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Frailty, fitness and late-life mortality in relation to chronological and biological age Mitnitski, Arnold B; Graham, Janice E; Mogilner, Alexander J; Rockwood, Kenneth Feb 27, 2002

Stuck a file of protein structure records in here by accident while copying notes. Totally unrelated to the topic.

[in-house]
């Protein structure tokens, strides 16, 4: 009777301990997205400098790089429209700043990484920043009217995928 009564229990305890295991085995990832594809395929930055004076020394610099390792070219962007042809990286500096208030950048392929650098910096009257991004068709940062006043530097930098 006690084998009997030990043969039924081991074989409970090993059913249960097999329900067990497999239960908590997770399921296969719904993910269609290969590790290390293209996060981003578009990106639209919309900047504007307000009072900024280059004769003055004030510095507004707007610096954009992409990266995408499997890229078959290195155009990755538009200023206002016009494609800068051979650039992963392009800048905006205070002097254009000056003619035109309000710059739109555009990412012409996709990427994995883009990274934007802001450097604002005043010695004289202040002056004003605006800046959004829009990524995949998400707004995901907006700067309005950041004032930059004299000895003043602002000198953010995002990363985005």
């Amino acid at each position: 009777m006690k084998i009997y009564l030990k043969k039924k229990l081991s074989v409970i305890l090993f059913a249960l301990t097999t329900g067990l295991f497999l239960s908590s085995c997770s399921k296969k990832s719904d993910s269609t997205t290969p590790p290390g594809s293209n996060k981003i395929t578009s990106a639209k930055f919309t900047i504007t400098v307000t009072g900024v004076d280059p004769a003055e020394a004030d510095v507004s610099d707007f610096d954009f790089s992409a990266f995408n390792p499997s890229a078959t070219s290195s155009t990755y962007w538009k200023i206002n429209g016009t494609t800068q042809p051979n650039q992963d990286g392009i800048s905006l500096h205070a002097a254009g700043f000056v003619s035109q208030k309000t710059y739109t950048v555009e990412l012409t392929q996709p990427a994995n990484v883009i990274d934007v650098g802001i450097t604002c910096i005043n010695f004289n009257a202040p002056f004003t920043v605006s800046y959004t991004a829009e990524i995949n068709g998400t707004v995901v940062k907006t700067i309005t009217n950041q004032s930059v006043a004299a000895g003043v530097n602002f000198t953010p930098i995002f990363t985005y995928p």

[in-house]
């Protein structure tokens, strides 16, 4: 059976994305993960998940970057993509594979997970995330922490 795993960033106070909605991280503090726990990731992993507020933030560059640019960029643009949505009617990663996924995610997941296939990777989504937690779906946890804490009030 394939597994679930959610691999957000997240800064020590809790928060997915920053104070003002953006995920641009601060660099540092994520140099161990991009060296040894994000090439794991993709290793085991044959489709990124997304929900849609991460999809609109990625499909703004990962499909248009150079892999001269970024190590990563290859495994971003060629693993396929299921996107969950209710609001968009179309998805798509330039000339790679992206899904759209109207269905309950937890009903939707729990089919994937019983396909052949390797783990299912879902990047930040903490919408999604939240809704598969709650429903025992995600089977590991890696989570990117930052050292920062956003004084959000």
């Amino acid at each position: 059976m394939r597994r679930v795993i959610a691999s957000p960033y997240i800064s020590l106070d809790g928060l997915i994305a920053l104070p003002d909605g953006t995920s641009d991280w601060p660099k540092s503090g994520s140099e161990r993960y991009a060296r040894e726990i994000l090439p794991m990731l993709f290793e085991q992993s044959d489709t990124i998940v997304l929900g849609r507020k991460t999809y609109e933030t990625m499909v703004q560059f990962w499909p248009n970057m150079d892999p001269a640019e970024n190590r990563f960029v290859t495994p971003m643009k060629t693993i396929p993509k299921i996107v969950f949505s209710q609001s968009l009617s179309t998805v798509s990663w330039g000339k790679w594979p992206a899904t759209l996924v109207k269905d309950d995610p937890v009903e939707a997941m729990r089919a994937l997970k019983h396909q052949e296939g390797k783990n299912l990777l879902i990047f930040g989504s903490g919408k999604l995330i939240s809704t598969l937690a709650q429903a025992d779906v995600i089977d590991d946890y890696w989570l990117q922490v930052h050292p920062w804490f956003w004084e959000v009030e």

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ralBioMed CentBMC GeriatricsBMC Geriatrics 2002, 2Research articleFrailty, fitness and late-life mortality in relation to chronological and biological ageArnold B Mitnitski1, Janice E Graham2, Alexander J Mogilner3 and Kenneth Rockwood*4Address: 1École Polytechnique, Montreal QB, Canada, 2Department of Anthropology and Sociology, University of British Columbia, Vancouver BC, Canada, 3Montreal, QB, Canada and 4Division of Geriatric Medicine, Dalhousie University, Halifax, NS, CanadaE-mail: Arnold B Mitnitski - arnold@grbb.polymtl.ca; Janice J Graham - igraham@interchange.ubc.ca;Alexander E Mogilner - alex.mog@rocketmail.com; Kenneth Rockwood* - rockwood@is.dal.ca*Corresponding authorAbstractBackground: People age at remarkably different rates, but how to estimate trajectories ofsenescence is controversial.Methods: In a secondary analysis of a representative cohort of Canadians aged 65 and over (n =2914) we estimated a frailty index based on the proportion of 20 deficits observed in a structuredclinical examination. The construct validity of the index was examined through its relationship tochronological age (CA). The criterion validity was examined in its ability to predict mortality, andin relation to other predictions about aging. From the frailty index, relative (to CA) fitness andfrailty were estimated, as was an individual's biological age.Results: The average value of the frailty index increased with age in a log-linear relationship (r =0.91; p < 0.001). In a Cox regression analysis, biological age was significantly more highly associatedwith death than chronological age. The average increase in the frailty index (i.e. the averageaccumulation of deficits) amongst those with no cognitive impairment was 3 per cent per year.Conclusions: The frailty index is a sensitive predictor of survival. As the index includes items nottraditionally related to adverse health outcomes, the finding is compatible with a view of frailty asthe failure to integrate the complex responses required to maintain function.BackgroundAlthough the prevalence of both illness and functionalimpairment rise with age, individuals with same chrono-logical age vary widely in health and function [1]. Howbest to summarize this variability in impairments is notclear. While functional disabilities tend to follow a hierar-chical pattern, [2–4] summarizing disabilities without ref-oretical base, such as frailty [1] and allostatic load [5],have been proposed as a better means of assessing the het-erogeneity of health status amongst elderly people, butnone has yet proved entirely satisfactory [6–9].We recently proposed that the concept of functional agecan be derived from a representative database which in-Published: 27 February 2002BMC Geriatrics 2002, 2:1Received: 14 December 2001Accepted: 27 February 2002This article is available from: http://www.biomedcentral.com/1471-2318/2/1© 2002 Mitnitski et al; licensee BioMed Central Ltd. Verbatim copying and redistribution of this article are permitted in any medium for any purpose, provided this notice is preserved along with the article's original URL.Page 1 of 8(page number not for citation purposes)erence to the associated illnesses omits importantinformation. Broader concepts, with a more rigorous the-cludes information on a range of variables [10]. Earlier,we identified a constellation of signs and symptoms fromBMC Geriatrics 2002, 2 http://www.biomedcentral.com/1471-2318/2/1this database which show synergy (close inter-relatednessin complex patterns) in health and loss of synergy in neu-rodegenerative disease [11]. Recalling that both advancedage and the frail state are associated with loss of complex-ity and resiliency and, ultimately, with death [7,12–15]we now extend these observations to propose that, as afirst approximation, an individual's health status can bequantified as the proportion of ageing associated deficitswhich they have incurred. Further, we suggest that bothfitness and frailty can be estimated by comparing thenumber of symptoms and signs (jointly referred to hereinas deficits) which are present in an individual with themean number of deficits present in others of the samechronological age.Materials and methodsSampleThese data come from the inception cohort of the Canadi-an Study of Health and Aging (CSHA) [16], a representa-tive survey of people aged 65 and over. The chief goals ofthe CSHA were to identify the prevalence, incidence out-comes of and risks for dementia. In the first phase (CSHA-1) data collection took place between February 1991 andMay 1992. In Figure 1, the sample population is presentedas a flow chart. Initially, 10,267 people were interviewed– 9,008 in the community, and the remainder in long-term care institutions. The response rate in the communi-ty was 72 % and was 82% for those in long-term care. Par-ticipants in the clinical component were selected from arandom sample of elderly Canadians, based on their scoreon the Modified Mini-Mental Status Examination (3 MS)[17]. Those who screened positive, and a sample whoscreened negative were invited to a clinical examinationdesigned to detect cognitive impairment and diagnose itscause (n = 2914). Demographic and diagnostic detailshave appeared elsewhere [16,18–20]. Briefly, of the 2914who came for a clinical examination 64.4% were women.Their mean age at baseline was 82.0 years; SD 7.43, range65–106. Dementia, and its subtypes, were diagnosed andstaged by standard protocols, [16,19,20] based on the ex-amination and an informant interview, in 1132 people.Of the remainder, 861 were classified as having CognitiveImpairment No Dementia (CIND) [19] and 921 with nocognitive impairment. All 1338 surviving clinical partici-pants received a follow-up examination approximatelyfive years after the baseline assessment [20]. Date of deathwas recorded for 1465 of the 1521 subjects who did notsurvive. The median time to death was 33 months.Selection of deficitsTo select the signs and symptoms for analysis, we havehad to compromise between the desire to use as manyitems as possible from the database (more than 400 itemsthis early stage of our investigations, we have restrictedourselves to deficits that represent a variety of functions,and at the same time, occurred with reasonable frequency(on average, in 26.7% of subjects) had minimum (on av-erage 12%) missing data, and maximum variability acrossthe database. Our earliest studies demonstrated that tak-ing into account from 19 to 26 signs and symptoms (de-pending on the specific applications) we were able toaddress different aspects of cognitive aging from diagnos-tics [21,22] to functional decline [23]. The most impor-tant finding of the initial studies was the demonstrationthat the deficits are not independent. In other words, thevariables are closely interrelated and, in a sense, any defi-cit contains some information about many of the others[11]. This implies that even a restricted set of deficits,which show the above properties can represent a wide va-riety of impairments. In a prior analysis, we identified aset of 20 symptoms, signs, impairments and disabilities(referred to collectively as deficits) that represent loss offunctional activities, sensory impairment, and generalmedical, health and behavioural problems [10,11]. Thevariables represent deficits, which are more common withage and include informant-based (e.g. data on functionfrom CAMDEX H) [16] observer-assessed (e.g. clinical re-ports of hypertension, diabetes) and test (e.g. 3 MS) data.The list of deficits is presented below. (The numbers in pa-rentheses refers to their position in Figure 6 and corre-spond to those used in [27]). Vision loss (22), hearing loss(23), impaired mobility (3), vascular problem (36), gaitabnormality, impaired vibration sense (56), difficulty toi-leting (11), difficulty cooking (7), difficulty bathing (10),difficulty going out (6), difficulty grooming (9), skinproblems (40), resting tremor (47), changes in sleep (2),difficulty dressing (8), urinary complaints (29), gastro-in-testinal problem (28), diabetes (31), hypertension (24),limb tone abnormality (46).AnalysisWe considered binary deficits (represented by either 1 or0), depending on their presence or absence in a given in-dividual. For simplicity, we considered the proportion ofthe deficits in the i-th individual (0 < qi < 1) as a state var-iable, measuring an individual degree of impairment andfrailty. We analyzed the proportion q(t) averaged acrossall subjects at age t, for those with no cognitive impair-ment and checked the hypothesis of the linear increase ofln(q) with age, as a test of the construct validity of ourmodel. Regression techniques were applied to estimatethe parameters of the linear model. Cox proportional haz-ards regression with covariates and Gompertz's modelwere used in analysis of the survival data to test the crite-rion validity of the index in relation to death. The signifi-Page 2 of 8(page number not for citation purposes)were available) and the need to minimize noise due tomeasurement error, including missing data. Therefore, atcance level was set at p < 0.05.BMC Geriatrics 2002, 2 http://www.biomedcentral.com/1471-2318/2/1ResultsThe impairment index, q ranged from 0 to 1. At any givenage, the impairment index is distributed about the meanvalue for individuals of that age. Figure 2 illustrates thisfor subjects aged 77 years old who did not demonstratecognitive impairment. An individual's health status, fimay be defined as a ratio of that person's impairment in-dex to the mean index value, averaged across individualswithout cognitive impairment, but of the same chrono-logical age: fi = qi/m; f > 1 if the individual is frail and f <1 if the individual is fit. The logarithm of the ratio ln(f)may also be considered as an appropriate index of relativefrailty/fitness; a positive value of the logarithm indicatesfrailty, whereas a negative value indicates fitness. (Whenrelative fitness/frailty is to be measured as a dichotomousvariable, the mean case is taken as fit; i.e. f < 1.) Figure 3presents the proportion of fit and frail people who sur-vive, averaged by 5-years intervals. As expected, this de-creases with age for both groups, but note that a higherproportion of fit individuals than frail survive in each agegroup.Figure 4 presents the log of the mean value of the frailtyindex. Consistent with our hypothesis, the frailty indexvalue increases with age. Because age and the frailty indexsonable precision, across the age spectrum. The regressionline corresponds to the equation:ln(q) = - 4.23 + 0.03 t  (1)For example, according to equation (1), after elementarycalculations, 67, 77 and 87 year old individuals expect tohave the following proportions of deficits, m = 0.11, 0.15and 0.2, respectively. Now consider a 67 individual with3 deficits from the list of 20. The proportion of deficits q= 0.15, and therefore such individual may be consideredas frail since q > m = 0.11. However, a 87 years old indi-vidual with the same q would be considered as fit, since q< m = 0.2. In other words, the frailty index represents rela-tive fitness and frailty, so that a given degree of fitness at age87 may represent frailty at age 67.A separate, but related way of quantifying relative frailtyand fitness is to use equation (1) as a calibration tool,which again can be done because it holds with a satisfac-tory degree of certainty (r = 0.91 corresponding to 83 % ofexplained variance). By inverting equation (1) and input-ting the proportion of deficits, q we arrive at a value of aget as an output. Calculated in this way, the biological age ofan individual can be understood as the age at which theFigure 1Population sample flow chart.CSHA-1 CORE SAMPLE (n = 10,267)Consented, n = 9008 CommunityConsented, n = 1259 InstitutionsCLINICAL EXAMINATION (n = 2914)64.4% womenmean age: 82; SD 7.43; range 65 -106yrs.DEMENTIAand its subtypes(n = 1132)CIND(n = 861)NCI(n = 921)Page 3 of 8(page number not for citation purposes)are well correlated (r = 0.91, p < 0.001) we can use this in-formation to estimate relative fitness and frailty, with rea-average individual has q deficits. Similarly to equation (1)a precise estimate of relative fitness and frailty can be de-BMC Geriatrics 2002, 2 http://www.biomedcentral.com/1471-2318/2/1rived: if the calculated age is less than that individual'schronological age, he/she is considered fit, if it is greaterthan the average age at which people have such deficits,otherwise he/she considered frail. Such a definition offrailty therefore depends on two inputs: chronological ageand the proportion of deficits seen at any given age. Thedifference between the individual's chronological age andthe expected age given the proportion of deficits can beused to assess a given individual's relative frailty or fitness.Recalling the log-linear relationship between the impair-ment index and chronological age (Figure 4), we suggestcalculation of personal biological age (PBA) by applyingan inverse regression, (regression of age on ln(q)), so that:Figure 2The distribution of the frailty index at chronological age 77suggests varying levels of fitness and frailty, even in thosewith no cognitive impairment.Figure 3The proportion of survivals for frail (solid rectangles) and fitindividuals (total rectangles) decreases with the chronologicalage. However, frail individuals show lower survival at all agegroups than do fit individuals.Proportion of deficits, qNo of cases048121620240 0.1 0.2 0.3 0.4 0.5Chronological age, yearsProportionofsurvived00.20.40.60.8165 70 75 80 85 90 95 100Figure 4Mean proportion of deficits at any given age for subjects withno cognitive impairment. Solid circles represent the propor-tion of the deficits averaged across all subjects at age CA: In(q) = - 4.23 + 0.03 CA. Correlation coefficient, r = 0.91, p <0.0001Figure 5Time to death by cognitive diagnostic groups as a function ofchronological and biological age. Solid circles correspond toaverage values of time to death (across all subjects of theparticular diagnostic group) with respect to averaged BA dis-tributed along a straight line (r = - 0.98, p < 0.001). Empty cir-cles, (o) correspond to time to death with respect to CA anddid not show such a pattern. The following abbreviations areused for the diagnostic groups: NCI (No Cognitive Impair-ment), CIND (Cognitive Impairment No Dementia), AD(Alzheimer's disease), VD (vascular dementia).Chronological age (years)Ln(q)-2.6-2.2-1.8-1.4-1-0.660 70 80 90 100 Chronological and Biological age, yearsMonths to deathDiagnoses262830323470 80 90 100 110 120NCICIND,moderate ADsevere ADmoderate VDsevere VDooooooo mild ADPage 4 of 8(page number not for citation purposes)that this value can be used as a first approximation in the PBA = 126.65 + 26.09 ln(q)  (2)BMC Geriatrics 2002, 2 http://www.biomedcentral.com/1471-2318/2/1An individual's PBA is defined as the value at which thosedeficits are present, on average, in the successfully ageinggroup. Chronological (CA) and biological age coincidewhen an individual's number of deficits corresponds tothe age given by the equation above. Otherwise, an indi-vidual may be biologically younger (more fit) or older(more frail) than their chronological age, and the degreeof relative fitness or frailty can be estimated as the differ-ence between PBA and CA. For example, a person with 4deficits from 20 (q = 0.20), according to formula (2) hasan estimated PBA of 83 years. Comparing this value withhis/her chronological age one may consider him/her fit orfrail depending on the difference between PBA and chron-ological age.Figure 5 presents the mean months to death, plottedagainst mean chronological and biological age, for themain CSHA cognitive diagnostic groups. As hypothesised,biological age predicts death in a dose-response relation-ship. While chronological age has only a weak relation-ship to time to death, given diagnosis, biological age isstrongly inversely correlated with the time to death (r = -0.98, p < 0.01).PBA and CA were compared in relation to survival usingCox regression, with each as covariates (Table 1). Notethat while the regression coefficients of CA and PBA arethe same, the standard errors are quite different, so thatPBA shows a much stronger relationship with mortality.Figure 6 serves as a further test of the ability of PBA andCA to predict mortality. A least squares estimates of thesurvival functions using a Gompertz model was fitted tothe survival data for two groups (younger than 80 yearsand older than 80 years) for each of CA (panel A) and PBA(panel B). (The same relationships hold when other agesare used to dichotomize the sample.) The survival func-tions clearly show greater differences with PBA comparedwith CA, indicating a more refined ability to discriminateadverse outcomes with the former.DiscussionWe have extended an earlier conceptualization of func-tional age [10] to present a method of estimating personalbiological age, and from that, to estimate relative fitnessand frailty. In particular, we claim that the proportion ofdeficits accumulated by an individual at a given chrono-logical age allows an operational definition of relative fit-ness and frailty. To validate this definition of relativefitness and frailty we compared survival both as functionof PBA in the cohort, and by varying levels of fitness andfrailty within cognitive diagnostic groups.Calibration equations (1) and (2) comprise our knowl-discovery in databases (KDD). KDD is a set of techniquesbeing developed through a number of disciplines to takeadvantage of existing databases as means of discoveringnew knowledge. [24,25] KDD, defined as the identifica-tion of meaningful and useful patterns in databases, in-cludes both the discovery of previously unseen groupingswithin existing databases [11,22] and predictive model-ling, as also developed in this inquiry.We are aware of important limitations in our study. First,in order to initially describe a simple model, we have lim-ited our analysis to a set of 20 deficits. While these provedsufficient in earlier analyses, [21–23] alternate formula-tions of the impairment index may be more efficient. Themore essential the deficits that are taken into account, themore precise the estimation of frailty that is obtained [26].However, it is not yet clear which are the essential proper-ties of signs, symptoms and functional deficits that needto be selected. This is an ongoing area of investigation, butit appears that the number of deficits, rather than theirprecise nature, might be the most important determinantFigure 6Cumulative proportion of surviving as a function of time todeath for two groups with chronological age (A) and biologi-cal age (B) less and greater than 80 years. Circles correspondto experimental data for individuals below 80 years old andtriangles for individuals above 80 years. Curves correspondto the least square Gompertz's functions (solid lines fit datafor the individuals below 80 years and dashed lines for thosewho was older than 80 years).Time to death (months)Cumul ative Proportion Survi ving0.00.20.40.60.81.00 10 20 30 40 50 60 70 800.00.20.40.60.81.00 10 20 30 40 50 60 70 80ABCA < 80CA > 80BA < 80BA > 80Page 5 of 8(page number not for citation purposes)edge about the accumulation of deficits in older adults,and thus can be considered as an example of knowledge[26,27]. We interpret this to mean that frailty might be in-terpreted as a loss of redundancy in a complex system.BMC Geriatrics 2002, 2 http://www.biomedcentral.com/1471-2318/2/1In addition, we were limited in our databases to individu-als aged 65 years and older, and drew from the screenedclinical sample, so that we cannot make a claim about therepresentativeness of the data. The incorporation of dataon middle-aged and representative samples should allowmore general claims about PBA to be examined. Third, tosimplify the calculations we have suggested, as a first ap-proximation, that a state variable can be estimated as theproportion of deficits. This may seem naive, as if has theeffect of equalizing all the deficits. Evidently, at an indi-vidual level, not all deficits are equally important: heartproblems or diabetes likely may cause death sooner thanfor example, difficulties in getting dressed or skin prob-lems per se. The finding that the proportion of deficits in agiven individual can include seemingly arbitrary or eventrivial ones requires further investigation. For now, we un-derstand this finding to mean that accumulating severaldeficits results overall in impaired adaptive ability. This islikely to be the case if the signs are redundant, i.e. if a giv-en deficit represents a set of others, and if the items of theindex are related. The latter appears to be the case, as illus-trated in Figure 7, which shows that the deficits are not in-dependent. The nodes of the graph correspond to thedeficits (numbered in the Materials and methods) and theedges represent statistically significant relationships be-tween the deficits (defined as the difference between theunconditional probability of the occurrence of deficit Xand conditional probability of deficit X given deficit Y)[11]. This is not surprising when we consider that syner-getic relationships are typical for age-associated deficits. Inother words, roughly speaking, everything is dependenton everything else in complex organisms so that changesin one subsystem affects many others. For example, visionimpairment may be caused by the numerous reasons.Since vision loss, by itself, is not readily regarded as a life-threatening factor, it may indicate a more serious problem(e.g. diabetes, stroke). The more deficits that are used inderiving the frailty index, the greater the chance that suchsecondary signs are linked to serious illnesses. As arguedelsewhere [1,26,28] this is a central aspect of many char-acterizations of frailty. Moreover, whether this holds forany combination of deficits (and not just age-associatedWe considered data together for men and women. The dif-ferences in mortality of men and women are well knownand we recognise that in the next approximation theyhave to be treated separately. However, here we were lim-ited by the power of data representing, in average, 100 in-dividuals at each age and division the sample by sexwould make statistics worse. We intend to address the is-sue of gender differences in accumulation of deficits in theother paper when dealing with the representative largesample of data.Have we offered any special insight beyond the common-sense observation that as people age they are more likelyto become ill, or that ill people are more likely to die? WeTable 1: Parameters of Cox regression model for time to death as a function of CA and BA tag for table legends and titlesVariable Beta STD t-value Wald statist p-valueCA 0.0081 0.0038 2.15 4.63 0.0313BA 0.0081 0.0014 5.70 32.49 <0.000001Figure 7Inter signs synergy graph. Nodes indicate the deficits (codescorrespond to the deficits from Methods and [29]) and edgesindicate the statistically significant relationships between defi-cits, i.e. when the conditional probability of one deficit, givenanother is statistically different (p < 0.05; t-test) from theunconditional probability of the first deficit.234678910112223242829313640464756Page 6 of 8(page number not for citation purposes)ones) additionally requires further study, although we rec-ognize that such summarization does not allow the influ-ence of individual disease states to be tested. [22,29]believe that we have. In the first instance, we empiricallyderived an index to distinguish biological from chrono-BMC Geriatrics 2002, 2 http://www.biomedcentral.com/1471-2318/2/1logical ageing with a result that seems to offer reasonableprecision. For example, equation 2 predicts a maximumlife span 126 years, compared with the maximum-record-ed life span of about 122 years. This is of interest, but wehave to be careful with its interpretation. We are notclaiming that 126 years is the absolute limit of the humanlifespan. Note that this is an average characteristic of thesample, in which older adults with deficits have beenover-represented. Moreover, as has been well argued,there is no evidence for such a limit, and considerable ev-idence against it [30]. The accumulation of deficits in ourequations suggests a process whereby damage is initiallycompensated by redundancy of systems, but when the re-dundancy is exhausted (i.e., too many deficits are accumu-lated) any new insult leads to death [31]. Similarly,equation (1) corresponds to the differential equation re-lating the proportion of the deficits q to the instantaneousrate of increase in deficits; i.e. dq/dt: dq/dt = kq (k = 0.03).In other words, the average annual accumulation of defi-cits in successful ageing (in this case for individuals withno cognitive impairment) is 3% per year.Here we used death as the outcome. However, other ad-verse outcomes, such as institutionalisation can also beconsidered and will be the subject of further inquiry. Thisapproach also incorporates an important feature of frailty,which has otherwise received little attention in its opera-tionalization, namely its relationship to age. While ageingis readily accepted as being associated with frailty, as ar-gued elsewhere, [1,26] the notion of frailty finds its rootsin the imprecision of chronological age as an explanatorymodel in predicting adverse outcomes in individual cases.As presented here, PBA represents the individual case, butits relationship to age is inherent in the definition. As not-ed (Figure 2), individual values of the impairment indexcan vary widely at any given CA. As a statistical analogy,PBA for a subject represents their individual value; CA rep-resents the mean. In other words, by taking into accountboth the proportion of deficits accumulated by an indi-vidual at a given age, and the average proportion of defi-cits estimated from the successful ageing group, we areable to describe respectively, an individual or a character-istic of a population. While this is of interest, and servedas the basis of further inquiry [27] we are not making aclaim to have definitively calculated the PBA. Rather, wehave presented one method of so doing, and note that thisapproach has properties which encourage us to pursue theanalysis further in other databases.ConclusionsA frailty index can be estimated as the proportion of defi-cits older adults accumulate over time. By knowing theproportion of deficits a given individual has accumulatedestimated from their frailty index value, as the age atwhich the person has accumulated that frailty index value.Personal biological age is a stronger correlate of mortalitythan chronological age. Relative frailty and fitness cantherefore be estimated as the difference between chrono-logical and biological age. The frailty index is a sensitivepredictor of survival. As the index includes items not tra-ditionally related to adverse health outcomes, the findingis compatible with a view of frailty as the failure to inte-grate the complex responses required to maintain func-tion.Competing interestsNone declared.AcknowledgementsThe data were collected as part of the Canadian Study of Health and Aging, funded by the Seniors Independence Research Program, administered by the National Health Research and Development Program (NHRDP) of Health and Welfare Canada (Project No. 6606-3954-MC(S)). This analysis was supported by grants from the National Health Research Development Program of Health Canada (grant no. 6603-1471-55) and the Queen Eliza-beth II Research Foundation. The data reported in this article were collect-ed as part of the Canadian Study of Health and Aging. The core study was funded by the Seniors' Independence Research Program, through the Na-tional Health Research and Development Program (project no. 6606-3954-MC(S)). Additional funding was provided by Pfizer Canada Incorporated through the Medical Research Council/Pharmaceutical Manufacturers As-sociation of Canada Health Activity Program, the National Health Research and Development Program (project no. 6603-1417-302(R)). The study was coordinated through the University of Ottawa and the Division of Aging and Seniors, Health Canada. Additional funds for analysis came from Hoechst Marion Roussel Canada, through a grant administered by the Med-ical Research Council of Canada (grant MRC PA-13560). Kenneth Rock-wood and Janice Graham are supported by Investigation Awards from The Canadian Institute of Health Research. We are grateful to two anonymous referees for their constructive comments.References1. Rockwood K, Fox RA, Stolee P, Robertson D, Beattie BL: Frailty inelderly people; an evolving concept. CMAJ 1994, 150:489-4952. 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